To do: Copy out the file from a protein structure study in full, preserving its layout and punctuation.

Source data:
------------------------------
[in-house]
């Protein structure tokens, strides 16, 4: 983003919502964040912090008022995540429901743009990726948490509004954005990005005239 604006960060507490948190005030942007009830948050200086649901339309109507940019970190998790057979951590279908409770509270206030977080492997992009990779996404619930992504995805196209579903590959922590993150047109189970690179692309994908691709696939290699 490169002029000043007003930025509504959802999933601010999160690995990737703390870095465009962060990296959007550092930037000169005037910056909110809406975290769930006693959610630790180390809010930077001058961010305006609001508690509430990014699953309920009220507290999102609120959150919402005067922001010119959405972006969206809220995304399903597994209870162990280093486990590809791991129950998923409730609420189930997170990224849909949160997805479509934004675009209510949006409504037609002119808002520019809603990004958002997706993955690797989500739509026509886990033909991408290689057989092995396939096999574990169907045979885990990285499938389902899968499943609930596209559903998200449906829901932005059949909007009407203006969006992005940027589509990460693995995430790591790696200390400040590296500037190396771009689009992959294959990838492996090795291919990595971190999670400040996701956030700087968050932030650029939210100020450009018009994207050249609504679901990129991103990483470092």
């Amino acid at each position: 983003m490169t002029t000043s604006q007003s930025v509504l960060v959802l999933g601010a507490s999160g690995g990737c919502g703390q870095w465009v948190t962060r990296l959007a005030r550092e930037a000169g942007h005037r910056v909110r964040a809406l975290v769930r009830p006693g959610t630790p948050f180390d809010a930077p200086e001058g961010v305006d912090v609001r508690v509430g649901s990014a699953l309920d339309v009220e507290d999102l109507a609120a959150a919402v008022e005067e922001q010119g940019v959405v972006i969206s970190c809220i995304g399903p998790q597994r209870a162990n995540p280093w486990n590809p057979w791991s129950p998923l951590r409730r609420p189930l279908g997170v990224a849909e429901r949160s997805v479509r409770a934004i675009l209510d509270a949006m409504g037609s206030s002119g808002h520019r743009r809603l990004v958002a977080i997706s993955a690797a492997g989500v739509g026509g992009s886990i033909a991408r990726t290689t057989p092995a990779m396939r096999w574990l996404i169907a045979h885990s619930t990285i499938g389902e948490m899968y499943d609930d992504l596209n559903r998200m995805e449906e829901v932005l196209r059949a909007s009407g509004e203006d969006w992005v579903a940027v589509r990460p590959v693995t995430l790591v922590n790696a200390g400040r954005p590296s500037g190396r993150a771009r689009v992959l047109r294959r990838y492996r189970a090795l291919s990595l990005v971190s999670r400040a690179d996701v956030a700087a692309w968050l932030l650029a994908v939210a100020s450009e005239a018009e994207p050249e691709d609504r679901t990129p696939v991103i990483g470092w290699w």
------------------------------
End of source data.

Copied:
[in-house]
């Protein structure tokens, strides 16, 4: 983003919502964040912090008022995540429901743009990726948490509004954005990005005239 604006960060507490948190005030942007009830948050200086649901339309109507940019970190998790057979951590279908409770509270206030977080492997992009990779996404619930992504995805196209579903590959922590993150047109189970690179692309994908691709696939290699 490169002029000043007003930025509504959802999933601010999160690995990737703390870095465009962060990296959007550092930037000169005037910056909110809406975290769930006693959610630790180390809010930077001058961010305006609001508690509430990014699953309920009220507290999102609120959150919402005067922001010119959405972006969206809220995304399903597994209870162990280093486990590809791991129950998923409730609420189930997170990224849909949160997805479509934004675009209510949006409504037609002119808002520019809603990004958002997706993955690797989500739509026509886990033909991408290689057989092995396939096999574990169907045979885990990285499938389902899968499943609930596209559903998200449906829901932005059949909007009407203006969006992005940027589509990460693995995430790591790696200390400040590296500037190396771009689009992959294959990838492996090795291919990595971190999670400040996701956030700087968050932030650029939210100020450009018009994207050249609504679901990129991103990483470092």
């Amino acid at each position: 983003m490169t002029t000043s604006q007003s930025v509504l960060v959802l999933g601010a507490s999160g690995g990737c919502g703390q870095w465009v948190t962060r990296l959007a005030r550092e930037a000169g942007h005037r910056v909110r964040a809406l975290v769930r009830p006693g959610t630790p948050f180390d809010a930077p200086e001058g961010v305006d912090v609001r508690v509430g649901s990014a699953l309920d339309v009220e507290d999102l109507a609120a959150a919402v008022e005067e922001q010119g940019v959405v972006i969206s970190c809220i995304g399903p998790q597994r209870a162990n995540p280093w486990n590809p057979w791991s129950p998923l951590r409730r609420p189930l279908g997170v990224a849909e429901r949160s997805v479509r409770a934004i675009l209510d509270a949006m409504g037609s206030s002119g808002h520019r743009r809603l990004v958002a977080i997706s993955a690797a492997g989500v739509g026509g992009s886990i033909a991408r990726t290689t057989p092995a990779m396939r096999w574990l996404i169907a045979h885990s619930t990285i499938g389902e948490m899968y499943d609930d992504l596209n559903r998200m995805e449906e829901v932005l196209r059949a909007s009407g509004e203006d969006w992005v579903a940027v589509r990460p590959v693995t995430l790591v922590n790696a200390g400040r954005p590296s500037g190396r993150a771009r689009v992959l047109r294959r990838y492996r189970a090795l291919s990595l990005v971190s999670r400040a690179d996701v956030a700087a692309w968050l932030l650029a994908v939210a100020s450009e005239a018009e994207p050249e691709d609504r679901t990129p696939v991103i990483g470092w290699w």